"Not all those who wander are lost."

J R R Tolkien

HOME...................................................EMAIL: joel.delorme@btopenworld.com............................................. MY WEBSITE

21 May 2014

Nothing to do with boat building!

Wine making!

This is my first ever batch of home made wine. I want to get into making "wild wines", with as much foraged fruits, flowers, leaves that I'll be able to muster. These 6 bottles are filled with nectar!!! Well, filled with wine made from plums. Not wild ones unfortunately, but cultivated plums. Nevertheless, the wine produced, much to my surprise and delight, is very drinkable. It is somewhat sweet, but dry at the same time, slightly fizzy too. I hope it has finished fermenting, otherwise I might get a few explosions...

This is the first lot. It definitely won't be the last. There are plenty of wild plant's flowers, fruits, leaves that can be foraged and used, even in my neck of the wood. At the very least, I am gaining a enjoyable hobby, and eventually won't have to consume all the chemicals used in commercial wines.

4 May 2014

How're we doin then?

How easy it is to get out of the habit of writing my blog! It's been two months without a word from me. Time to remedy the matter, isn't it. Thank you to Markus for prodding me out of my writing lethargy with his kind Email.
To start with a (irrelevant to boat building) bit of news. I had an accident a few weeks back. I tripped on something at home one morning. Then one of my dogs somehow got in between my feet and I ended up falling rather heavily and hitting my face on a concrete wall. I was lucky that my daughter was at home that morning. She phoned for an ambulance. I don't think I would have been able to do this myself. I ended in hospital (again) and spend 5 hours in Accident & emergency. Joy! Then had face and skull x rays, stitches, antibiotics, anti tetanus and diphtheria injections, nose drop, eye drops etc etc. All this followed by 3 weeks off work. And having to get new glasses as my old ones were smashed beyond use. Actually, those glasses probably saved my eye from being further damaged. I am not complaining. I am alive. I read of someone who did something fairly similar recently and died of a fractured skull.

Onto boat building now!

The boat is progressing, not as fast as I would like, but progressing. I have built most of the cabin, using 9mm ply, 2x4", stainless screws and glue. The roof is two layer thick, to provide enough stiffness so we can walk on it. The cabin sides are 9mm thick. All the joints are going to receive some glass tape and the cabin to hull join is going to be glued on using 400g biaxial tape and epoxy.

The last curved panels are being made up, in fact you can see them, upside down, ready for fibre glassing, on the trestles in the middle of the cabin.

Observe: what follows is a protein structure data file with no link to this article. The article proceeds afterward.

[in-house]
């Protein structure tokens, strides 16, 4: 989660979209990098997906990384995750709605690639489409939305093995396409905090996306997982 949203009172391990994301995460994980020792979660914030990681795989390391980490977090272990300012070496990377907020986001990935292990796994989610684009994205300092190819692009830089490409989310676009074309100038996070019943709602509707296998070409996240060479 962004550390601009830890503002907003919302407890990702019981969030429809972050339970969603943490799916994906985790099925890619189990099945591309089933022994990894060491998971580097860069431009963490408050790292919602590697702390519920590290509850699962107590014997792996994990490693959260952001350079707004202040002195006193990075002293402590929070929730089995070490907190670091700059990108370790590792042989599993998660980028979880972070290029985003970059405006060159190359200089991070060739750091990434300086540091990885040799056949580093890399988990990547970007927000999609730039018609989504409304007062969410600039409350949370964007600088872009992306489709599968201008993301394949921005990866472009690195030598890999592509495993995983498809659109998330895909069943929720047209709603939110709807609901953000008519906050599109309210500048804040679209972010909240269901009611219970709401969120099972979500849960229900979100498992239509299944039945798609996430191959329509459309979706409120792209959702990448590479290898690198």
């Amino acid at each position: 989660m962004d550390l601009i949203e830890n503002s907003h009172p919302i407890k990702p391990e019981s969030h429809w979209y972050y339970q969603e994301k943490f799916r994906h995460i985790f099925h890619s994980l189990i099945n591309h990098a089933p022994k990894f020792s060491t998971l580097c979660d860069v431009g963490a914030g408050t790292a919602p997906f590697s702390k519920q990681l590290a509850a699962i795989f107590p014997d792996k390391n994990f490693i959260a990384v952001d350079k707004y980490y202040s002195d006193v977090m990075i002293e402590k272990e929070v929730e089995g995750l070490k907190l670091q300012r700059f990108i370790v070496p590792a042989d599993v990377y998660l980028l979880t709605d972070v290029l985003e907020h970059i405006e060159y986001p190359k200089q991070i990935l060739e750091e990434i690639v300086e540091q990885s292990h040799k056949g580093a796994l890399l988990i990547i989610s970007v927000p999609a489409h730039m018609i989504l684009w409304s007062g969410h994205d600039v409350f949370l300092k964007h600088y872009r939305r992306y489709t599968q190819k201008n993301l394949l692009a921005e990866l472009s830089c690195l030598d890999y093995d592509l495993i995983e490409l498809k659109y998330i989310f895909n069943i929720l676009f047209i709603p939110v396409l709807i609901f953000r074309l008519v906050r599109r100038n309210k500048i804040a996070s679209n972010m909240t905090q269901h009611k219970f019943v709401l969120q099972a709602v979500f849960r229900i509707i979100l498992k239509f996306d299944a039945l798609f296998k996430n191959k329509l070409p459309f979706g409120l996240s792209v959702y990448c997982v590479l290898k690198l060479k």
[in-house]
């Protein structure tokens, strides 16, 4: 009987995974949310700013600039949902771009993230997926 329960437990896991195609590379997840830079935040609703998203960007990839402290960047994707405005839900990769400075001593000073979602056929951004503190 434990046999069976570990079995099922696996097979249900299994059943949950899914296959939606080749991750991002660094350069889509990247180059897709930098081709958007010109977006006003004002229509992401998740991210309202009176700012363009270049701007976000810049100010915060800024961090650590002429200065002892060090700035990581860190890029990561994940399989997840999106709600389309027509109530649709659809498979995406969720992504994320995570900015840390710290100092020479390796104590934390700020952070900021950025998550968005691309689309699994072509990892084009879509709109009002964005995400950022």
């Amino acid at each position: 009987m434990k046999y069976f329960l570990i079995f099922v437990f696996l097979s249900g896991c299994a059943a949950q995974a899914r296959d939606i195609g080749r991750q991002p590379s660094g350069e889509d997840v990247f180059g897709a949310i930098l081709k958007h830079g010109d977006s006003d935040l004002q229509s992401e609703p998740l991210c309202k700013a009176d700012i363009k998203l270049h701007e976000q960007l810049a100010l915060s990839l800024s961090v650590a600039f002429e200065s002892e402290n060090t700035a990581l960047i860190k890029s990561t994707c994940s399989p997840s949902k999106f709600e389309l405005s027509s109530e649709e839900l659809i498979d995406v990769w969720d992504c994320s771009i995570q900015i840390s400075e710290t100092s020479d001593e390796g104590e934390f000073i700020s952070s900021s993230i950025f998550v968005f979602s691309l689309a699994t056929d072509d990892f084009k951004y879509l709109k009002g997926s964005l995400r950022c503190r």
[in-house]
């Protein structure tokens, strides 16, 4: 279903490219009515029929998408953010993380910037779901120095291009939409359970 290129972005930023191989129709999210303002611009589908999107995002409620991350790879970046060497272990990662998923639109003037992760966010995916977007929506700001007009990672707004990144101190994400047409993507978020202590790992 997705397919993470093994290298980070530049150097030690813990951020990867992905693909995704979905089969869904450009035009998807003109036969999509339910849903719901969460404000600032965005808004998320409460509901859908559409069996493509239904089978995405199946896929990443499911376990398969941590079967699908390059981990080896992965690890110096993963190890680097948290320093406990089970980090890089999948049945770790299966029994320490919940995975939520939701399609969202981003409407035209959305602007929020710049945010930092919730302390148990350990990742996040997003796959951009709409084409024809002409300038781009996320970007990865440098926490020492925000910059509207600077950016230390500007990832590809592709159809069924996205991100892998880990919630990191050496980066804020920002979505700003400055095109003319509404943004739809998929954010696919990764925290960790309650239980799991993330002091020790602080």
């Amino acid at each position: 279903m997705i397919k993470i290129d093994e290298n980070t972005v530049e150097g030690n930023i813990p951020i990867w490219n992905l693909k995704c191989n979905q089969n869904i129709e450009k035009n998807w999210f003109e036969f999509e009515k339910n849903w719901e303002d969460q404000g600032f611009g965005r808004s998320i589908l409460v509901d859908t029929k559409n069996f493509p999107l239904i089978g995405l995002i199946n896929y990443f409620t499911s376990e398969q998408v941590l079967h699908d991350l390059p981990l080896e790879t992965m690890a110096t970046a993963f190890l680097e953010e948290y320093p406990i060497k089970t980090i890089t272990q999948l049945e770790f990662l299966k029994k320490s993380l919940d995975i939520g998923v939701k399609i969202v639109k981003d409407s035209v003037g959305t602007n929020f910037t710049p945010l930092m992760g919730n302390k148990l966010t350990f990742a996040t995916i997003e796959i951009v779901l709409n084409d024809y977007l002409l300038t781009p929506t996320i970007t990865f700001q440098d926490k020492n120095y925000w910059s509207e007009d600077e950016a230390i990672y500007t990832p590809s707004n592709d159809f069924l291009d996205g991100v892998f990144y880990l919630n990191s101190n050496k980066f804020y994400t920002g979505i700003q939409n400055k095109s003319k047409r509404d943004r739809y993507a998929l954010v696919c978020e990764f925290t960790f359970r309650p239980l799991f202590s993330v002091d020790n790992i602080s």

Here are 3 short videos showing the progress so far. Hopefully this shows the boat better than the photos do. As you will see shortly, I am not likely to produce the next big blockbuster!


video
video


video



1 March 2014

Back to the boat shed

Well, it's been a while since I posted anything! For that matter, it's been a while since I did any work on the boat. The last 3 months have been spent in boat building hibernation...It's not quite true though. I did wake up briefly now and again, to do the odd bit of work.

 Most of that work has been concerned in keeping the tent up and in a reasonable condition. Considering it was a "budget" marquee, it's done remarkably well. It's about 15 or 16 months since it was put up. The fabric has become a bit porous in places, there are drips coming in. Mind you, it would have been even more surprising if it had not happened. We have had weeks of rain, and more rain, gales and, on at least 2 occasions, wind of over 70 miles an hour. I am glad I'd spent time using much bigger tie downs and rope than what was provided with the tent. I would have found it in the fields ages ago otherwise.

I now have all the material necessary to actually finish the hull and the cabin. I have made all the curved beams needed for the cabin roof.  Right now, I am working on the forward sides of the cabin and roof. The hull itself is not yet complete. The reason for this is that access to the inside is much easier that way. Besides, there is a fair amount of  WEST epoxy resin to be used in the making of the bottom panels and fibre-glassing, and the weather is still way too cold for epoxy, the optimum being 18 degrees,  whereas we've got 6 or 7 degrees today!

I have got some pictures to put up, I just have to figure out the new computer and that darn Window 8, which is a right pain to use....